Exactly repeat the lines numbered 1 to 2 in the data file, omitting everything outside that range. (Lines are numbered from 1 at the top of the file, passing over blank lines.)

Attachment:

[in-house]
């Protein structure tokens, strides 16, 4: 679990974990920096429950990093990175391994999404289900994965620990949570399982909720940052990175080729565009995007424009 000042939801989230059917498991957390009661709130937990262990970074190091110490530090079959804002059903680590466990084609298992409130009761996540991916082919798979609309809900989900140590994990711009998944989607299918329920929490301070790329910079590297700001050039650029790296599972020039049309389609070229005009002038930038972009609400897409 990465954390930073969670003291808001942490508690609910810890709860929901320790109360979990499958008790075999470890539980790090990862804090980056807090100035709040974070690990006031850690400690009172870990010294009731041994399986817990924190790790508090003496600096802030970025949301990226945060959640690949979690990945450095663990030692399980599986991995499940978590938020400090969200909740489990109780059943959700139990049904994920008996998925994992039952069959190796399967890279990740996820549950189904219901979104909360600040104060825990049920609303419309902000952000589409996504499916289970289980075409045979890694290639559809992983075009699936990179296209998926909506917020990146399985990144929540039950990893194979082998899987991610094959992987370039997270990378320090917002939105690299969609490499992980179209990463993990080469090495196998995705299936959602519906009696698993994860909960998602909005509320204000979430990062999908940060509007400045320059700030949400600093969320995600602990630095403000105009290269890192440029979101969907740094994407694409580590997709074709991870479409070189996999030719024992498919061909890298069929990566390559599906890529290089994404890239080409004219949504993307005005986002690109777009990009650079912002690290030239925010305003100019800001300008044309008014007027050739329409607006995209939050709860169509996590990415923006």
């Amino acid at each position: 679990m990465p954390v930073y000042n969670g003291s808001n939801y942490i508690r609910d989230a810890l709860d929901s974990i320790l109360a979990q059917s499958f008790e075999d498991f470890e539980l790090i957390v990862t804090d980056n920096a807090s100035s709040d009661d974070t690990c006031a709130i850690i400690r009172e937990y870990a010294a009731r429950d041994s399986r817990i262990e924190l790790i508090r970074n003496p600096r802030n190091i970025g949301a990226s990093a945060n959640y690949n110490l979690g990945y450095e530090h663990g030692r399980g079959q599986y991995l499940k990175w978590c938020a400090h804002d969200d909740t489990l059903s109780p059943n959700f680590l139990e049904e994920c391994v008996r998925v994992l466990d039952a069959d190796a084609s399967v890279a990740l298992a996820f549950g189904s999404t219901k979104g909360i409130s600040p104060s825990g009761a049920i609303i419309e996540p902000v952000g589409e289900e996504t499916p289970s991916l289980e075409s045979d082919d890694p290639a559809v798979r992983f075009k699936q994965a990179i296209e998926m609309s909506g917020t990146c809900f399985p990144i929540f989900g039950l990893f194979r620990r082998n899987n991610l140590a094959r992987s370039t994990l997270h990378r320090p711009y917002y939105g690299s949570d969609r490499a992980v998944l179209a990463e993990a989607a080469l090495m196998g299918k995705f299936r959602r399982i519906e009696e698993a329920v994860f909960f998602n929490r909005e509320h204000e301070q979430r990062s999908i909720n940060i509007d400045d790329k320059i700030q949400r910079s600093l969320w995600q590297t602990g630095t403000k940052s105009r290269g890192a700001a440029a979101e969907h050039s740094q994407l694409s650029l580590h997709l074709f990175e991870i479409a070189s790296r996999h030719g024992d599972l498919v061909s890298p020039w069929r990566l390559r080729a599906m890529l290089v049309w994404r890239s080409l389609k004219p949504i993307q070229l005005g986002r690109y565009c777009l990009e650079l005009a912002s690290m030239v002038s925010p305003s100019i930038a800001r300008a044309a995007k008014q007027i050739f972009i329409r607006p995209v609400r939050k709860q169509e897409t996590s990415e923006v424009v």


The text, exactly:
[in-house]
């Protein structure tokens, strides 16, 4: 679990974990920096429950990093990175391994999404289900994965620990949570399982909720940052990175080729565009995007424009 000042939801989230059917498991957390009661709130937990262990970074190091110490530090079959804002059903680590466990084609298992409130009761996540991916082919798979609309809900989900140590994990711009998944989607299918329920929490301070790329910079590297700001050039650029790296599972020039049309389609070229005009002038930038972009609400897409 990465954390930073969670003291808001942490508690609910810890709860929901320790109360979990499958008790075999470890539980790090990862804090980056807090100035709040974070690990006031850690400690009172870990010294009731041994399986817990924190790790508090003496600096802030970025949301990226945060959640690949979690990945450095663990030692399980599986991995499940978590938020400090969200909740489990109780059943959700139990049904994920008996998925994992039952069959190796399967890279990740996820549950189904219901979104909360600040104060825990049920609303419309902000952000589409996504499916289970289980075409045979890694290639559809992983075009699936990179296209998926909506917020990146399985990144929540039950990893194979082998899987991610094959992987370039997270990378320090917002939105690299969609490499992980179209990463993990080469090495196998995705299936959602519906009696698993994860909960998602909005509320204000979430990062999908940060509007400045320059700030949400600093969320995600602990630095403000105009290269890192440029979101969907740094994407694409580590997709074709991870479409070189996999030719024992498919061909890298069929990566390559599906890529290089994404890239080409004219949504993307005005986002690109777009990009650079912002690290030239925010305003100019800001300008044309008014007027050739329409607006995209939050709860169509996590990415923006």